turn of events. Chris Waters had a phenomenal debut, shutting out the Angels
for eight innings, and the Tigers continued to struggle as they continued to
have trouble closing out games, blowing a 6-1 lead at the halfway point with a
run allowed in the bottom of the fifth, two more in the sixth and one each in
the seventh and eighth and wasting a two-run top of the 14th by
allowing four runs in the bottom of the inning, the last three on a Nick
Swisher home run.


Put it off another day…I really, REALLY despise the Tampa
Bay Rays. I wasn’t really paying that much attention to yesterday’s afternoon
games while they were in progress, but I knew that there were some going on,
including Rays-Indians. No sooner do I find the game on my radio… “WAAAAAAAAY
BACK!!! THIS GAME IS TIED!!!” I’m not going to do the whole quote, but yeah. I
then found out that the first two batters of the inning doubled. Disgusting…and
it only got worse. The infield single was disappointing, the four-pitch walk
was horrifying, and the three-run homer was, by that point, almost
predictable–I say almost because I was actually expecting the following batter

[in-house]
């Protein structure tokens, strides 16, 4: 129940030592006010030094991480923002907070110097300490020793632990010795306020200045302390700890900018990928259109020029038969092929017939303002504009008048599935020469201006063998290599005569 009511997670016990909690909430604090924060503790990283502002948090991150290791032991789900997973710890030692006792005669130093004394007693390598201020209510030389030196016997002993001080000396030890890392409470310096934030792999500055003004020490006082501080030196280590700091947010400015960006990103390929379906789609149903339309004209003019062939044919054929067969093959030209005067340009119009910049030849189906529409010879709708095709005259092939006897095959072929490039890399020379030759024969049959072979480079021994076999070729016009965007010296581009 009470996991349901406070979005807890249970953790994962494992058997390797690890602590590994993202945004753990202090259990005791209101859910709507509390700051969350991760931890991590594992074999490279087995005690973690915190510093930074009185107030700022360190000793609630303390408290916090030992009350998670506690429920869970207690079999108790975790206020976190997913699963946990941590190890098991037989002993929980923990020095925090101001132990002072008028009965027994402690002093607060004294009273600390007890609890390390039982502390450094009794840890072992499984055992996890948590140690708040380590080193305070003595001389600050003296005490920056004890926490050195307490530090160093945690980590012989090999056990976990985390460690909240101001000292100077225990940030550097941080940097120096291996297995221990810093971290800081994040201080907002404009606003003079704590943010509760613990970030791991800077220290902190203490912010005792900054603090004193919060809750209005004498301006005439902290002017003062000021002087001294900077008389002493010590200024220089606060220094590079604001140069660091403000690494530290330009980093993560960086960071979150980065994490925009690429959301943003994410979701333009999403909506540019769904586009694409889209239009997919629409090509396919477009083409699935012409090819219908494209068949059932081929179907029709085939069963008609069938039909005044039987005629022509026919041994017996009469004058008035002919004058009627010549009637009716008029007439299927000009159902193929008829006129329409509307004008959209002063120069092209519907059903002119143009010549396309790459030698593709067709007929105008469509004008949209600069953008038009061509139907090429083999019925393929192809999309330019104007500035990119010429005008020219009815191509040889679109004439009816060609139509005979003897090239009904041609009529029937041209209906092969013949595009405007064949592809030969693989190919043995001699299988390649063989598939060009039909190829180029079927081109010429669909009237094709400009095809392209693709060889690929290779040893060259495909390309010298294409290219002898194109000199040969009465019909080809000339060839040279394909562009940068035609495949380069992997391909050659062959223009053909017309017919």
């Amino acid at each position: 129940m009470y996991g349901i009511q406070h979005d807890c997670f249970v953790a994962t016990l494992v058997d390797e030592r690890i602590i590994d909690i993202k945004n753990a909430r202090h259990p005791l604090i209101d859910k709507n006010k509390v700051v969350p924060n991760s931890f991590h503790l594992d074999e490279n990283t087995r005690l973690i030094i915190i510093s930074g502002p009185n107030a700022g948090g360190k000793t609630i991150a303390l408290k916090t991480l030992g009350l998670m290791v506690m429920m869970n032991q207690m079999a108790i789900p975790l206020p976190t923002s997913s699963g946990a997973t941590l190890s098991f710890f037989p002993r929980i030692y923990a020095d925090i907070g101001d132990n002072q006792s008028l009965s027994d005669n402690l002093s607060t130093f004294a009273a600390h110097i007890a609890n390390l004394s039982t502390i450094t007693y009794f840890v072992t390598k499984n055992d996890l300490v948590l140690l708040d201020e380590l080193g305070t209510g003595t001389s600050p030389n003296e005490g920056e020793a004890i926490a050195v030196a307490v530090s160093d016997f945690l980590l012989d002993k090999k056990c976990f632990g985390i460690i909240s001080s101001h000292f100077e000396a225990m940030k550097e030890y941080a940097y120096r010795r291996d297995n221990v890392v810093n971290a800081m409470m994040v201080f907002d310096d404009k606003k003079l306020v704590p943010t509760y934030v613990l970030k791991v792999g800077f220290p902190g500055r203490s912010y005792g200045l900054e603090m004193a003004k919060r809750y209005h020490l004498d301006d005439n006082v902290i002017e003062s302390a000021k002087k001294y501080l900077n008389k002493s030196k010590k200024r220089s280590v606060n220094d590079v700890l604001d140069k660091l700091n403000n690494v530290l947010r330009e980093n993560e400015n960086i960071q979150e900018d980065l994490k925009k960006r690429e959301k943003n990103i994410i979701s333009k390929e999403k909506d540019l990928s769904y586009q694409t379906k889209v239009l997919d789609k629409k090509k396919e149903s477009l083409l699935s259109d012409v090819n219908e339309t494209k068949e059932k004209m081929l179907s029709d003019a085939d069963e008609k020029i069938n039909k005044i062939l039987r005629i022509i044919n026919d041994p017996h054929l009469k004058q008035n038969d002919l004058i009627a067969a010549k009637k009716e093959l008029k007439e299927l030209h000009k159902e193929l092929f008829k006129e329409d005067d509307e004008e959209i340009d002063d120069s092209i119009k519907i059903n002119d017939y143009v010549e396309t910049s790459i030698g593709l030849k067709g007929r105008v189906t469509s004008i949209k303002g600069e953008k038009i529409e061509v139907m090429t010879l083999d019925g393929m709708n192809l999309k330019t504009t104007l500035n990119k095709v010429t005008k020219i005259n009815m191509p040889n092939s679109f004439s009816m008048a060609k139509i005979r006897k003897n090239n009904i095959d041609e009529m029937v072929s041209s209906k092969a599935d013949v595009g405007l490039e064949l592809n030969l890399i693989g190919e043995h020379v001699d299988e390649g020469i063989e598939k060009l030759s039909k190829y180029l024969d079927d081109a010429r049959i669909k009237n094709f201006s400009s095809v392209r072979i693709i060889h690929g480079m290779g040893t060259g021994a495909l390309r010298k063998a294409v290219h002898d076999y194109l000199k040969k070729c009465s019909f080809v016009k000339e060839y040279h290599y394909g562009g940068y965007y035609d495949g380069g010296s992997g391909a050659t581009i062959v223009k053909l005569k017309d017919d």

to get a grand slam instead. I’m watching the very beginning of SportsCenter
right now, and baseball is nowhere in sight–Brett Favre got traded, and the
entire rundown of seven topics is Favre-related. (I think it froze up again, though,
because this isn’t the top one any more. It may not even be one of the seven,
which would be really disturbing.) More media circus here in Jersey, too–the
Jets ended up winning out over the Buccaneers. (That’s a bit of a shame,
really; not only do I hate both “New York” football teams, Brett Favre would
probably be an upgrade for the Bucs–who do they have, Jeff Garcia? Garcia was
good for us when McNabb went down in ’06, but I’d rather have Favre
there–remember, the Bucs are in the same division as the Carolina Panthers,